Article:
Negron has health problems and hasn't been able to work for a year. Her husband is in the hospital.
Financially strapped and now behind on the mortgage payments on their Ewing home, they are facing foreclosure.
"It's very important that we keep our home. We worked hard to get it, and it's very important we keep it," Negron said.
Negron is a prime candidate for a new program expanding into the Trenton area called HARP, the Housing Assistance Recovery Program, financed by Roma Bank and run by the First Baptist Community development corporation.
"If you're in foreclosure, we will buy your house and let you stay in it. We will work out an affordable rent and help you with your credit and other issues," said the Rev. DeForest Soaries, the founder of HARP. "In 12 to 24 months, we'll sell you your house back and give you your equity back."
However, there is a catch.
"We will give them training. Mandatory. They go to training for financial literacy and budgetary training," the Rev. Soaries said.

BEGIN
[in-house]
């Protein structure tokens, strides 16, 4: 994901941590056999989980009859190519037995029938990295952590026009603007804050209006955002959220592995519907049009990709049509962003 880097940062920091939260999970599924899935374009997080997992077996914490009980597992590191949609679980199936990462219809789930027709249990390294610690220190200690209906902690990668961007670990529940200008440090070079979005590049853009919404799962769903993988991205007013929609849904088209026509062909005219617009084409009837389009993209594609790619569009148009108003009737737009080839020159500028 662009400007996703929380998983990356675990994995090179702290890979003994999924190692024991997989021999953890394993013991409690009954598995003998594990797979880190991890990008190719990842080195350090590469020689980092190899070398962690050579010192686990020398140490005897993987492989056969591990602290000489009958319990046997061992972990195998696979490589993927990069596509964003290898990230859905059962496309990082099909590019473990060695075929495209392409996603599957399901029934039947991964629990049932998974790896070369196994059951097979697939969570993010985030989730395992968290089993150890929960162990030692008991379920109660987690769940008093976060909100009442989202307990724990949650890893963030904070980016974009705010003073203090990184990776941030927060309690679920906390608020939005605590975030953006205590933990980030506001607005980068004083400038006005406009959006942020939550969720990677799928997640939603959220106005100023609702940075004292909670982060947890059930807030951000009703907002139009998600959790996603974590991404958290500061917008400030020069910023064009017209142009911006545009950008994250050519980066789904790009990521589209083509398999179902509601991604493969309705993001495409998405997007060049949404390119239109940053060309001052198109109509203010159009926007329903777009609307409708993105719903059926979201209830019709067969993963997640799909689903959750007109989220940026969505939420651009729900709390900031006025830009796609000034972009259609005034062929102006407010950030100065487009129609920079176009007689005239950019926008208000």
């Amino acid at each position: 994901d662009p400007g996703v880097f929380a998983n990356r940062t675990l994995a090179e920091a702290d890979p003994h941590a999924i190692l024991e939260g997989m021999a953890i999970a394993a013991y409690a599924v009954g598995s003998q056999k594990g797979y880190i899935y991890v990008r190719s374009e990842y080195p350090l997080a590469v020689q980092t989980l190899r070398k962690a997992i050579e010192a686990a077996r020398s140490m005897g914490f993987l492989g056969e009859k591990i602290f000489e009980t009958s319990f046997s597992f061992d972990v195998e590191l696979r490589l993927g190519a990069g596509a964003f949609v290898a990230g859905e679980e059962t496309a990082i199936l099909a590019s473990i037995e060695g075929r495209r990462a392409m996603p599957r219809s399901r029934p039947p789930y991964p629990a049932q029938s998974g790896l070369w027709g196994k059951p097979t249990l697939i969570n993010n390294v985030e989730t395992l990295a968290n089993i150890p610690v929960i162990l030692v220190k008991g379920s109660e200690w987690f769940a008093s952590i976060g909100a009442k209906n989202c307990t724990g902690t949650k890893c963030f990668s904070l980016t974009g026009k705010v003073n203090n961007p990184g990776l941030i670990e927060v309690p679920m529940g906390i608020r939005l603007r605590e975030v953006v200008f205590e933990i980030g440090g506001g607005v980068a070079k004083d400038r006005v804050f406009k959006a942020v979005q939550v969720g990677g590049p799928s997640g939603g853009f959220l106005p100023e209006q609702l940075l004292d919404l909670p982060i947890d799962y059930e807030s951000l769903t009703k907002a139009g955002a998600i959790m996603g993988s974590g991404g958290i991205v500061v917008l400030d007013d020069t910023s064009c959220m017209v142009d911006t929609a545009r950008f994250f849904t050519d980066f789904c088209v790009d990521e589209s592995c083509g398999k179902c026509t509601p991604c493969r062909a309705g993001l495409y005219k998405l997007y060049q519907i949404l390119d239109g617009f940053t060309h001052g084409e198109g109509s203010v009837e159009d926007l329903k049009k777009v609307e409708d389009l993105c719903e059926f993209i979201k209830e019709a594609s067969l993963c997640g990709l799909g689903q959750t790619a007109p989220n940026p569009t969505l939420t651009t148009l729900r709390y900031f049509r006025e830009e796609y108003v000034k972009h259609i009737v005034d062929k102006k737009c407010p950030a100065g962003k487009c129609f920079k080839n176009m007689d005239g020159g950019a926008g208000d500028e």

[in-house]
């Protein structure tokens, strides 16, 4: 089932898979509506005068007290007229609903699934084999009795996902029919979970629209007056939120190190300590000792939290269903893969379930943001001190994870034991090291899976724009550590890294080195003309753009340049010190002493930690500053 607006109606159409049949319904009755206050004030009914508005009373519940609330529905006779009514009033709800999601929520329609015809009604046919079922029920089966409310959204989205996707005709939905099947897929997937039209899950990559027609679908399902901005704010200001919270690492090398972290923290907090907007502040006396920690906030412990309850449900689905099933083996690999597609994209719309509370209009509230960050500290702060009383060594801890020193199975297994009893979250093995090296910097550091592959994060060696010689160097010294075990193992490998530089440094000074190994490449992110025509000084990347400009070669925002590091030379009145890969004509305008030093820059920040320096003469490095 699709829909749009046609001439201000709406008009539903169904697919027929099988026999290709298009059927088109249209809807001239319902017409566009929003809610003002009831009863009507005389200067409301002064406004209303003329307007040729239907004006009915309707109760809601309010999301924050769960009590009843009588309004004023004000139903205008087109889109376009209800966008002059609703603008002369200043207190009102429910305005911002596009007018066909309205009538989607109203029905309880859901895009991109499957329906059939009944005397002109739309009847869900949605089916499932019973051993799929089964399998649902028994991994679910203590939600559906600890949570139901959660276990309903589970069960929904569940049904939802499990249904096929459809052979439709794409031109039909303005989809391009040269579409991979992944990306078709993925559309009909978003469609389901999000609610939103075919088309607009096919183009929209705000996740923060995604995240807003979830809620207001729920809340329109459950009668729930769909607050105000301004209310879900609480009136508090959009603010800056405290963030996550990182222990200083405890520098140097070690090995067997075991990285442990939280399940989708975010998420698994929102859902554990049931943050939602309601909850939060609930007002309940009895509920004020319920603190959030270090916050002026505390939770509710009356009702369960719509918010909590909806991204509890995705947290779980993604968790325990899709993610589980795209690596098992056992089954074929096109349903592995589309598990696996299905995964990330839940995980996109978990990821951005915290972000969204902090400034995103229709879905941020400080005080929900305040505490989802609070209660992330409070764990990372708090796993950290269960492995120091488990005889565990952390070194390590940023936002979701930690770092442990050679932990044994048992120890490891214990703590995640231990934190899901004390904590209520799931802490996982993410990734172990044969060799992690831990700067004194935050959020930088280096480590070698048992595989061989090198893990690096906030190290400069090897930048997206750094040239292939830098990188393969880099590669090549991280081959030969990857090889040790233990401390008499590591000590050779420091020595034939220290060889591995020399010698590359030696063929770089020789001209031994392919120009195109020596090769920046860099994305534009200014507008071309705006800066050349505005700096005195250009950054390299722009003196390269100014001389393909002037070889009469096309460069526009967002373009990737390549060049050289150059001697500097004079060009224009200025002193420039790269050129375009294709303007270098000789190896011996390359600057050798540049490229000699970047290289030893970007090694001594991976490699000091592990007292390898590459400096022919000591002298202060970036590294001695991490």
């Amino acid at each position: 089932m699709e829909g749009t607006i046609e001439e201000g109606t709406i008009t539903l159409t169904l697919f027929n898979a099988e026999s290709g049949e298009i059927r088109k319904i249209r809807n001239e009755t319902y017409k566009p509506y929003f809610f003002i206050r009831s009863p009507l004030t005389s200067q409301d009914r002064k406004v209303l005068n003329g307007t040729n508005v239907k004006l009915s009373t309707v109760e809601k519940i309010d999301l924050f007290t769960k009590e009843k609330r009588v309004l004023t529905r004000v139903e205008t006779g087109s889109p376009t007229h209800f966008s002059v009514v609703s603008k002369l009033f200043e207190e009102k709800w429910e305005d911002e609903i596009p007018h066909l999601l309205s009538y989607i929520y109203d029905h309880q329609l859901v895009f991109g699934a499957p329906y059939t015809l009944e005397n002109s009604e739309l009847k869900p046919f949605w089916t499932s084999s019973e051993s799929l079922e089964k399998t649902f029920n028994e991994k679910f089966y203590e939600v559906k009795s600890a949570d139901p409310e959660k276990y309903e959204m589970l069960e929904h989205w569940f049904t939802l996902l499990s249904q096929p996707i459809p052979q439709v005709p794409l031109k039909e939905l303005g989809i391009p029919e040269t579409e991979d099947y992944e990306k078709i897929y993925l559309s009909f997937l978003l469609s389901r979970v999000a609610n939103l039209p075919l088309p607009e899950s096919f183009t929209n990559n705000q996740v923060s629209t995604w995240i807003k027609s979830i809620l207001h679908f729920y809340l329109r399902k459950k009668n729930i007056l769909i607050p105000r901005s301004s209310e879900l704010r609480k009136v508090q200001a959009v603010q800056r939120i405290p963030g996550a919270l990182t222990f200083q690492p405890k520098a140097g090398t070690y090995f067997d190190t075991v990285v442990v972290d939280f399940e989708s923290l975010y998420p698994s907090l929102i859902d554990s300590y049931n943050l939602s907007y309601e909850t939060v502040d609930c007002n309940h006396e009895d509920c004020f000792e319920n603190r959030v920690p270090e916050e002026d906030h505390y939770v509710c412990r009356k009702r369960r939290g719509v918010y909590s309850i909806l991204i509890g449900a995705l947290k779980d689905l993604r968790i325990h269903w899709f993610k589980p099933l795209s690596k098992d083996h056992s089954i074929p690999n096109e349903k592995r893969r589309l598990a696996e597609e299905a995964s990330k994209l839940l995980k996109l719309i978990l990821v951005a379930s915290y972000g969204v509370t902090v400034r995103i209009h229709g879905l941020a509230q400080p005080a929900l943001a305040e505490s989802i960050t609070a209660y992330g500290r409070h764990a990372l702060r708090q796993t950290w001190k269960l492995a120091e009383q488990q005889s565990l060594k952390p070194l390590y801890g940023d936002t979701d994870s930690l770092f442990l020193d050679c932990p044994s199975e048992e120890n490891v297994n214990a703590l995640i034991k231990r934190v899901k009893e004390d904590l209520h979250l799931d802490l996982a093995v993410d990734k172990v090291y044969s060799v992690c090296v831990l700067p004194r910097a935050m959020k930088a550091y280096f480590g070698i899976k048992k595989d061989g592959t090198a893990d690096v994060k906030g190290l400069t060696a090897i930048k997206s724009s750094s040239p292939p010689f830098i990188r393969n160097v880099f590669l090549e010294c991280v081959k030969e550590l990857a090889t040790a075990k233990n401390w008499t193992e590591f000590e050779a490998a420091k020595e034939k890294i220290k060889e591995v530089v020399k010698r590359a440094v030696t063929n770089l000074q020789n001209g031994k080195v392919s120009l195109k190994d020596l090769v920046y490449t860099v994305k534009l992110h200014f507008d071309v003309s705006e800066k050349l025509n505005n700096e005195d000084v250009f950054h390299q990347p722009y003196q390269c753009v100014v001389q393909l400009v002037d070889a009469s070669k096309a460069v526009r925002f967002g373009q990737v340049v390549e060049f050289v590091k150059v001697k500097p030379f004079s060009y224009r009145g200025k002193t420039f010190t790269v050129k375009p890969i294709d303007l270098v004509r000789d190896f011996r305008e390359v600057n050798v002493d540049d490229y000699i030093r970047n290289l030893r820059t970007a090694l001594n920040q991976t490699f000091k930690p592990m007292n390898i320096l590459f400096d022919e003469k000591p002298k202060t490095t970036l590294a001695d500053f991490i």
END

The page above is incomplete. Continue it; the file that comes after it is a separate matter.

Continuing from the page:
The president of Roma Bank, Peter Inverso, says this is what community banking is all about.
"The subprime mess has caused such turbulance in the marketplace," Inverso said. "Keeping people in their homes kind of knits the community together."
Part of the problem has been that some people are too embarrassed to let anyone know when theyre in danger of foreclosure. Officials say you've got to get over that.
"A lot of people are afraid to ask, or are embarrassed to ask, but if they don't ask they're going to lose their homes," said Joy Franklin of the American Credit Alliance.
There are more than 600 properties in Trenton alone now in some stage of foreclosure. HARP wants to target those people.
"We actually go door to door, knock on their doors, letting them know we're here," said Carmen Melendenz of HARP Trenton.
Hazel Negron hopes she can get that help, and save the home she's in danger of losing.
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